Salisbury Investments, a family investment vehicle by Aditya Puri, veteran banker and former MD and CEO of HDFC Bank, is betting big on PNB Housing Finance. The board of directors of the mortgage lender has nearly cleared a fund infusion by a clutch of other investors, including Salisbury. The deal is, however, hanging fire, awaiting a nod from regulators.

The proposed investment by Salisbury Investments— ₹25 crore for 0.2% stake—is insignificant in the overall scheme of things of the proposed ₹4,000 crore deal, but it represents a fast-growing tribe of Indian billionaires and ultra-high net worth individuals who are ploughing in their personal fortunes into growth companies and early-stage startups.

Family investment vehicles—called Family Offices—are mushrooming as India gives birth to new billionaires every year. A quick analysis throws up at least 100 Family Offices that have sprung up in the past one decade or so.

Prominent among them are Ratan Tata’s RNT Associates, NR Narayana Murthy’s Catamaran Ventures, Burman Family Holdings, Harsh Mariwala’s Sharrp Ventures, PremjiInvest, Damani Group’s Artha India Ventures, Rana Kapoor’s The Three Sisters (run by Kapoor’s three daughters—Radha, Raakhe, and Roshini), and Ronnie Screwvala’s Unilazer Ventures.

Each Family Office is associated with a few marquee companies and brands.

While PremjiInvest has invested in Snapdeal, Flipkart and, Damani’s Artha India Ventures has invested in OYO Rooms and Coutloot, among others. The personal investment vehicle of Tata group patriarch has been an early investor in Ola, Cardekho, and Snapdeal. Catamaran Ventures has put money in National Stock Exchange, edutech portal Udemy, and Hector Beverages, maker of Paperboat. The Three Sisters, which manages the personal wealth of the tainted billionaire Rana Kapoor, has invested significant funds to set up Spanish dry cleaning chain Presto in the country, apart from a design school and a school of communications, in Mumbai.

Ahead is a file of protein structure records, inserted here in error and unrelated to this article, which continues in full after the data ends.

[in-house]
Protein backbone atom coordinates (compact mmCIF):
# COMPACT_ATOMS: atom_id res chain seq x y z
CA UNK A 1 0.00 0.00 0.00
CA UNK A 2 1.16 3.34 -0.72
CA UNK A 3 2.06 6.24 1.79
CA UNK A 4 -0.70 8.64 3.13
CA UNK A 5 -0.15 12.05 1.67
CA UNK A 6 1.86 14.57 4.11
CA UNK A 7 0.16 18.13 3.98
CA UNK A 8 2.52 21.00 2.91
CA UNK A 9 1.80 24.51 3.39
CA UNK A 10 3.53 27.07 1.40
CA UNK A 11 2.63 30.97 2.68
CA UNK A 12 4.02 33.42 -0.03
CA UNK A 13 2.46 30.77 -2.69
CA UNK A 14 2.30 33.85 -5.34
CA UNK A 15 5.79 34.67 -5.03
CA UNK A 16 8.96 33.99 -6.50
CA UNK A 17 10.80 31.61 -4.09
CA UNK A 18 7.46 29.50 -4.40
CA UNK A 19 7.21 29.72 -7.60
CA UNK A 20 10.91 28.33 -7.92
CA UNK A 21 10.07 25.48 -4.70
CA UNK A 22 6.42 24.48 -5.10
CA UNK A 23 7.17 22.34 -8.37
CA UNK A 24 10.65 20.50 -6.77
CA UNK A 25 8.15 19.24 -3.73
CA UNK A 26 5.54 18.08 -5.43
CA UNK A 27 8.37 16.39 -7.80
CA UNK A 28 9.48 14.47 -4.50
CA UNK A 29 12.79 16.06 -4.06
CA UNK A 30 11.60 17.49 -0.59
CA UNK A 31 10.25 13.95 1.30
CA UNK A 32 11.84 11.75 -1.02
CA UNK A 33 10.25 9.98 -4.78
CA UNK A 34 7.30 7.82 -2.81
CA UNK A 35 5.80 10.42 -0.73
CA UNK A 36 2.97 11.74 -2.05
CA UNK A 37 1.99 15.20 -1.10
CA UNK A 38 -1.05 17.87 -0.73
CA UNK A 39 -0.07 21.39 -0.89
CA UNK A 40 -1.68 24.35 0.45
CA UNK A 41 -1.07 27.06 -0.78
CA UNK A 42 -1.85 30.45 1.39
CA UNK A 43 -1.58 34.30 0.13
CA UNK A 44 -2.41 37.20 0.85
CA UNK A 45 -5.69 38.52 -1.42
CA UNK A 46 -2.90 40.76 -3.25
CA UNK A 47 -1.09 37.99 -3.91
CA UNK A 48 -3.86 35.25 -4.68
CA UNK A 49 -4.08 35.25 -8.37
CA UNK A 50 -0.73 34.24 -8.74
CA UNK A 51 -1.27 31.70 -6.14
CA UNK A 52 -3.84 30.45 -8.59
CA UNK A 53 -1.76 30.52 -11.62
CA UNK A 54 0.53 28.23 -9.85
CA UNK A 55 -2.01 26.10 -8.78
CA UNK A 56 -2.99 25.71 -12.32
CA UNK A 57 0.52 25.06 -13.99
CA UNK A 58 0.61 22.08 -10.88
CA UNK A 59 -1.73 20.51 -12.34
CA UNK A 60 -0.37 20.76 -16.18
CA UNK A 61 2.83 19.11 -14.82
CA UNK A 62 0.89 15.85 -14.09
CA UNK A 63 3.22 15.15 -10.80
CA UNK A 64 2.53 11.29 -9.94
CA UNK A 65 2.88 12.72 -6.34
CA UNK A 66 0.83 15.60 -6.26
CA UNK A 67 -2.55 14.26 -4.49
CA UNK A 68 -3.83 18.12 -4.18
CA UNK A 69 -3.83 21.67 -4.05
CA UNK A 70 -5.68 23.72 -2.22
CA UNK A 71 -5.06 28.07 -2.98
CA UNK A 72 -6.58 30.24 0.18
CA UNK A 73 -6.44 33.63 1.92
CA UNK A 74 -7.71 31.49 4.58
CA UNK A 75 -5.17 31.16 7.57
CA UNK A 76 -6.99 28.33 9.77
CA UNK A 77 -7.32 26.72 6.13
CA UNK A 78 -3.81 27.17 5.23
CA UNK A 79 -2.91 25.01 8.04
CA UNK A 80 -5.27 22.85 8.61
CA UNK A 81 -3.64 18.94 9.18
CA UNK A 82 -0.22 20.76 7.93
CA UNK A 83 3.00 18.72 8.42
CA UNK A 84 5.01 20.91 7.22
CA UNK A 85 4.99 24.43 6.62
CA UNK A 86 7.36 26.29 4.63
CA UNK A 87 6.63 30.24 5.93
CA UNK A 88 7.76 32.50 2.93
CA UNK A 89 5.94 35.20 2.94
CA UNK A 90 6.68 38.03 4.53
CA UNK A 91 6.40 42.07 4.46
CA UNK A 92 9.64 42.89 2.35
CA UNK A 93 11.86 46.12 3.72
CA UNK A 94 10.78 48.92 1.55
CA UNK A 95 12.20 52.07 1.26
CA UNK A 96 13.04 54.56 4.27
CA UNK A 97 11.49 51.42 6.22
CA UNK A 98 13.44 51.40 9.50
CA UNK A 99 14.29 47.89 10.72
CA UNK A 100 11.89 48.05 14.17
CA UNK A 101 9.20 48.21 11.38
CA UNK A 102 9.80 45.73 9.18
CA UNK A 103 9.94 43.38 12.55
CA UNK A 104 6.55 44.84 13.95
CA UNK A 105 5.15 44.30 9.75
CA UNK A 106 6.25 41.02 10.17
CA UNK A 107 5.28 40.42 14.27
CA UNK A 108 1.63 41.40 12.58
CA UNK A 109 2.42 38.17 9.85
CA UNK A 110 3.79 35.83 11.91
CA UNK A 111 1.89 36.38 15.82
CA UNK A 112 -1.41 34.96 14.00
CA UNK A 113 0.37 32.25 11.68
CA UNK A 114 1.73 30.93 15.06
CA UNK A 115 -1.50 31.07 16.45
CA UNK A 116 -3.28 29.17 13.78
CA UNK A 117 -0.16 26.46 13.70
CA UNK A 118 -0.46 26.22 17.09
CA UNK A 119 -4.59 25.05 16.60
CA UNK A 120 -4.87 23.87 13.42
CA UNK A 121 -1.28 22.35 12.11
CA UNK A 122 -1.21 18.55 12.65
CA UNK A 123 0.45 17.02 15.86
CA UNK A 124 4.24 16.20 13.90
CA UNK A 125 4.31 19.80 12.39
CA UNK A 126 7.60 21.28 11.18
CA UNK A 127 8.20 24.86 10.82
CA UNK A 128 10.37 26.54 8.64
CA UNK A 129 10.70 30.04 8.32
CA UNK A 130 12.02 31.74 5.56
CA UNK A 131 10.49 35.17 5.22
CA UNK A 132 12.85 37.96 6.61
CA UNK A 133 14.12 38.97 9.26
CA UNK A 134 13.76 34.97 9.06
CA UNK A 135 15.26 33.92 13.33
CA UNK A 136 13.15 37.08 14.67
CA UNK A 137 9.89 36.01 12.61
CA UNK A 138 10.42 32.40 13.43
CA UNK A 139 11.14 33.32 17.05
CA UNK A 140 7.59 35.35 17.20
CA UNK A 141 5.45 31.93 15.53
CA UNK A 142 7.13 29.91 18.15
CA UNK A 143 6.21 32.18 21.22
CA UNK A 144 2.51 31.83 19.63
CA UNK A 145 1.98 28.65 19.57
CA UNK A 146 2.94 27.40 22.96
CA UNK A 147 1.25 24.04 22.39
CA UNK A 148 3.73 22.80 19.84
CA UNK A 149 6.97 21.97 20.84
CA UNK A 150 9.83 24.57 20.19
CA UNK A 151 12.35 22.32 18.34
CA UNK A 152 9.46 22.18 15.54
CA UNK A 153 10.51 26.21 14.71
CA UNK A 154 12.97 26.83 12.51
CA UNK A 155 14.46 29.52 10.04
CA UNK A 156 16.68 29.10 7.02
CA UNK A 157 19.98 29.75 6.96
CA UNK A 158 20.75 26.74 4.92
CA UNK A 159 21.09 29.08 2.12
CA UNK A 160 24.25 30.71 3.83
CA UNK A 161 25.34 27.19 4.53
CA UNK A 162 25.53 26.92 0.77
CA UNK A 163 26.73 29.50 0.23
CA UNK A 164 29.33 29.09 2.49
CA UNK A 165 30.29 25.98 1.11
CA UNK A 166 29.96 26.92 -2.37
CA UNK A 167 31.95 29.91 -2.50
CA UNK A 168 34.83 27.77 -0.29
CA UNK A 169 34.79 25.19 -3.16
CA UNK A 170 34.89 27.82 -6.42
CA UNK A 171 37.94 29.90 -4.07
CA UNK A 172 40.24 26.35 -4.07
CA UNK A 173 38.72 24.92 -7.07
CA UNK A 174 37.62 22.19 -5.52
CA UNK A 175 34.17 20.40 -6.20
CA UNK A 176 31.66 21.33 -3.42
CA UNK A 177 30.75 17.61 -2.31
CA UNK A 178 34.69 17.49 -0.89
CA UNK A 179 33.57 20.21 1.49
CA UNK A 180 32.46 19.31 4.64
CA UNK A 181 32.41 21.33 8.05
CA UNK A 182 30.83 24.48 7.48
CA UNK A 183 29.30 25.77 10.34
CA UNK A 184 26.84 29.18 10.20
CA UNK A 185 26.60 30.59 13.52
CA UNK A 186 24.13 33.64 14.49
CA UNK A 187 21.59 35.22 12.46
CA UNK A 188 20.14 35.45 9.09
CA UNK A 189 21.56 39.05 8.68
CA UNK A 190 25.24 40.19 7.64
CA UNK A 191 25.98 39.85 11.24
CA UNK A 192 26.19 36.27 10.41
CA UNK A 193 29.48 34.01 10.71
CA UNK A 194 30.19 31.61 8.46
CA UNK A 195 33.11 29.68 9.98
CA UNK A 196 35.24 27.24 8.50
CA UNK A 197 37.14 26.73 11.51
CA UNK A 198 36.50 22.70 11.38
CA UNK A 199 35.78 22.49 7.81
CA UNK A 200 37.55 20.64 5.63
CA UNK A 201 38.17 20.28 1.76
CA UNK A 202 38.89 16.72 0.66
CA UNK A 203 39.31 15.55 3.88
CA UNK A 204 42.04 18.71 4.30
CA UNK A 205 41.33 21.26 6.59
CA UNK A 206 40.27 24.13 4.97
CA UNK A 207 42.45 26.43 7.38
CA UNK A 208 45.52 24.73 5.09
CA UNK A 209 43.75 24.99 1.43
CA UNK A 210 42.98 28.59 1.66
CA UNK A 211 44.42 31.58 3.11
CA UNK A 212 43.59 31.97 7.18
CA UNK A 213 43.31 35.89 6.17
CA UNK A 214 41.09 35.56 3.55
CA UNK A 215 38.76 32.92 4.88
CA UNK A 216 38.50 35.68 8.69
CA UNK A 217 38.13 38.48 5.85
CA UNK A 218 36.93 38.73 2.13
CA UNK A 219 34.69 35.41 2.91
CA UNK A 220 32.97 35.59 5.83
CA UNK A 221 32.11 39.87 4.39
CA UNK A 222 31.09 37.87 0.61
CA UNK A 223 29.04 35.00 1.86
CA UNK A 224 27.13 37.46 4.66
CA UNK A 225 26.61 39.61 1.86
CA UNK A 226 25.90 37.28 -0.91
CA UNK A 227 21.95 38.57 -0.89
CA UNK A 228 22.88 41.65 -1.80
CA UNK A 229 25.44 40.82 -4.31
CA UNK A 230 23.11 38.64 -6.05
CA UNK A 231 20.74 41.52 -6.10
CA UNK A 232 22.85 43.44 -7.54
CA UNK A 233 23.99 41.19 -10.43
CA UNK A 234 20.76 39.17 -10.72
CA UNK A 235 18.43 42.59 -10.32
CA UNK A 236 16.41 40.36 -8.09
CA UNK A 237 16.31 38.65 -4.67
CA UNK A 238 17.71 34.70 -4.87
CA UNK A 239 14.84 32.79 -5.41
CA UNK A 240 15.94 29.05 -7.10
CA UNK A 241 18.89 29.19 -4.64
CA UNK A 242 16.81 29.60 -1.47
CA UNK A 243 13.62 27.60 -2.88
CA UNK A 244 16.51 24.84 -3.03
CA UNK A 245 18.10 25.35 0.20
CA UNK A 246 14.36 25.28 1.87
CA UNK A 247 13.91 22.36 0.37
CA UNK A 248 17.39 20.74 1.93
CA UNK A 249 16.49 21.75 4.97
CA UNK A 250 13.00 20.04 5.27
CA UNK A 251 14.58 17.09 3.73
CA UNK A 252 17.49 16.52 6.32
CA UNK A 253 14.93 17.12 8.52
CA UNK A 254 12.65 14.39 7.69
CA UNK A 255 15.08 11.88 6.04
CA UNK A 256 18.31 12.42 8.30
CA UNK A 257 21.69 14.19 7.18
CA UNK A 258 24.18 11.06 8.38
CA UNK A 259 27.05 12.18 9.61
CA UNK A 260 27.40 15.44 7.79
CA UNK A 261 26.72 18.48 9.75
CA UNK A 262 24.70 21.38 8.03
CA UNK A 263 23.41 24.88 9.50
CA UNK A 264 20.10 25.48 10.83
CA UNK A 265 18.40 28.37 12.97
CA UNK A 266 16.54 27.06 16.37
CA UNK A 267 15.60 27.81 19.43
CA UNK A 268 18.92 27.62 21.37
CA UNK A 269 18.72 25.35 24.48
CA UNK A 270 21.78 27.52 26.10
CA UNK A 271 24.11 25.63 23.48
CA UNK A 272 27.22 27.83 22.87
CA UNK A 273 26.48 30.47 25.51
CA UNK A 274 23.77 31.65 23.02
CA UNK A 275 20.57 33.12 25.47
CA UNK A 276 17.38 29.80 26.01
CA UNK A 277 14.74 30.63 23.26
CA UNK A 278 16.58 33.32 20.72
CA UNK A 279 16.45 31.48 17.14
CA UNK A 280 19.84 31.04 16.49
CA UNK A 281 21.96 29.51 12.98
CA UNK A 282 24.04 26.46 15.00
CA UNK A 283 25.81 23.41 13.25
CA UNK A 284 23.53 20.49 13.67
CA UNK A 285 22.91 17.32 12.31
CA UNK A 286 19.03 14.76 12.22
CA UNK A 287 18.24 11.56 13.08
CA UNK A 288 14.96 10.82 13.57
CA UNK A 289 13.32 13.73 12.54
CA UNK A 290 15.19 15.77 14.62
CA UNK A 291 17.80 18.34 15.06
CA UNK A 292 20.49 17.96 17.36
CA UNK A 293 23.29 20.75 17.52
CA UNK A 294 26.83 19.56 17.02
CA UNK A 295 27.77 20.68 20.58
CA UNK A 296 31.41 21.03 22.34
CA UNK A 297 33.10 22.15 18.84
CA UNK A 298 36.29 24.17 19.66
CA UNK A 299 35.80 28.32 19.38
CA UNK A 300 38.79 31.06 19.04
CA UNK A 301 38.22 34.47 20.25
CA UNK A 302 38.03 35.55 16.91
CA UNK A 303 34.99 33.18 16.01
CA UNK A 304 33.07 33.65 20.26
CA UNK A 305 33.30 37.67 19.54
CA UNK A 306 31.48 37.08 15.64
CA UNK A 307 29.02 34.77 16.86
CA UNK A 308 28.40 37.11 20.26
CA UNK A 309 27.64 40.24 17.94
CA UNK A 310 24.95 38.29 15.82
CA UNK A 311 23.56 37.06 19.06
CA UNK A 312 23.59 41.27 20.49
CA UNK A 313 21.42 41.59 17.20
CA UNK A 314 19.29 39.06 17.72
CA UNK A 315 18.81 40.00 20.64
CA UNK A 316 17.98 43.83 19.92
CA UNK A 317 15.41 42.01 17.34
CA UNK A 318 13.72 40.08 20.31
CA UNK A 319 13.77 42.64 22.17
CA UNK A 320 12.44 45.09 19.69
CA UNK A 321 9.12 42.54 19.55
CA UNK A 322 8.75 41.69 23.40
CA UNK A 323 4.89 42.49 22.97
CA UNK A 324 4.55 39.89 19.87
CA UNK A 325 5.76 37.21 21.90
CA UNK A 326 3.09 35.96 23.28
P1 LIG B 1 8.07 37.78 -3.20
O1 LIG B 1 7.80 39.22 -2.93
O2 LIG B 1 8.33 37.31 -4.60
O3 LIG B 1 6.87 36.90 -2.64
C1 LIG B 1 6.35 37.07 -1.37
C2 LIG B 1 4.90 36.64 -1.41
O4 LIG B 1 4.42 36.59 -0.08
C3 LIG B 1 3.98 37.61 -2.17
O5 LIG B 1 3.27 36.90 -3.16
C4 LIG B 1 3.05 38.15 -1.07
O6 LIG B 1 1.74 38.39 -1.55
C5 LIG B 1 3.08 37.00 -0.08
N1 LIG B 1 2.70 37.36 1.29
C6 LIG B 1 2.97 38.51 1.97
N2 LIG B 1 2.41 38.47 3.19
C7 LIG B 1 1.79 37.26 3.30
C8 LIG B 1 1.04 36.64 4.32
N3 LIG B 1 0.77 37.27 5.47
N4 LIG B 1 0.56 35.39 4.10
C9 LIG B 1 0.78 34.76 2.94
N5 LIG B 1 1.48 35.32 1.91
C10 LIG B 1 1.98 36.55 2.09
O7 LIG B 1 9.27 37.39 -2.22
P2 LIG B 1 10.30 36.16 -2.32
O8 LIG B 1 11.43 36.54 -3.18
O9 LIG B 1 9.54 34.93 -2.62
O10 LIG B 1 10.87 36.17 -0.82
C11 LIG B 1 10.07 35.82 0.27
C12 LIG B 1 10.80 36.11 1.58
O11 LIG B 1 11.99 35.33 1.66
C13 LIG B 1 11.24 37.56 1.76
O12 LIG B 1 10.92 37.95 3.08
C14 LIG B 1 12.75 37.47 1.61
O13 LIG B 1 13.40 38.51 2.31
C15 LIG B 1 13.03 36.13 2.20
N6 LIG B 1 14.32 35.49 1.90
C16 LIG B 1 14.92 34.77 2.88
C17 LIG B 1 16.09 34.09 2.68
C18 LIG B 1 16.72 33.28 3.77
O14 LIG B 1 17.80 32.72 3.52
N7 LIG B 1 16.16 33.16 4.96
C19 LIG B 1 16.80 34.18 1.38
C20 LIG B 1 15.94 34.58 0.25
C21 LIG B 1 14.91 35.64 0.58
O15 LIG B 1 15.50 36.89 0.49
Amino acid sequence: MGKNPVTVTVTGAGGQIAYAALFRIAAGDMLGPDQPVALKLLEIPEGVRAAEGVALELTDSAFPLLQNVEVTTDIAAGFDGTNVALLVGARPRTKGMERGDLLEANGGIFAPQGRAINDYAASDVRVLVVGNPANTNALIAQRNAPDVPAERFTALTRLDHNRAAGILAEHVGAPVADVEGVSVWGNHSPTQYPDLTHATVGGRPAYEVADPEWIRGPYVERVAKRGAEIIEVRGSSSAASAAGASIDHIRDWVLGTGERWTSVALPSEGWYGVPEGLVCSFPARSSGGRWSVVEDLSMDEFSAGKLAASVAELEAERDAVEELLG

A back-of-the-envelope calculation shows the Family Offices have invested over $5 billion in the last five to six years, in listed/unlisted companies as well as startups, in the country and abroad.

According to a report by 256 Network and Praxis Global Alliance India, the Family Offices are estimated to contribute around 30% of the estimated $100 billion to be raised by startups in India by 2025. The report predicts that India will have 150 unicorns by 2025, thrice as many as currently, pointing to the growing investment opportunity available to the ultra HNIs.

Though some traditional Indian family businesses are still cagey about investing in venture capital and private equity funds, many are moving in with a higher risk appetite. The ultra HNIs have realised the potential of VCs as an asset class. What has drawn them to the new asset class is its capability to generate superior financial returns even during the pandemic and such crises.

“Family offices have just started realising this potential, as VC and PE as an asset class makes around 20% of their portfolio allocation but usually contributes to around 30% of their portfolio returns,” says the report.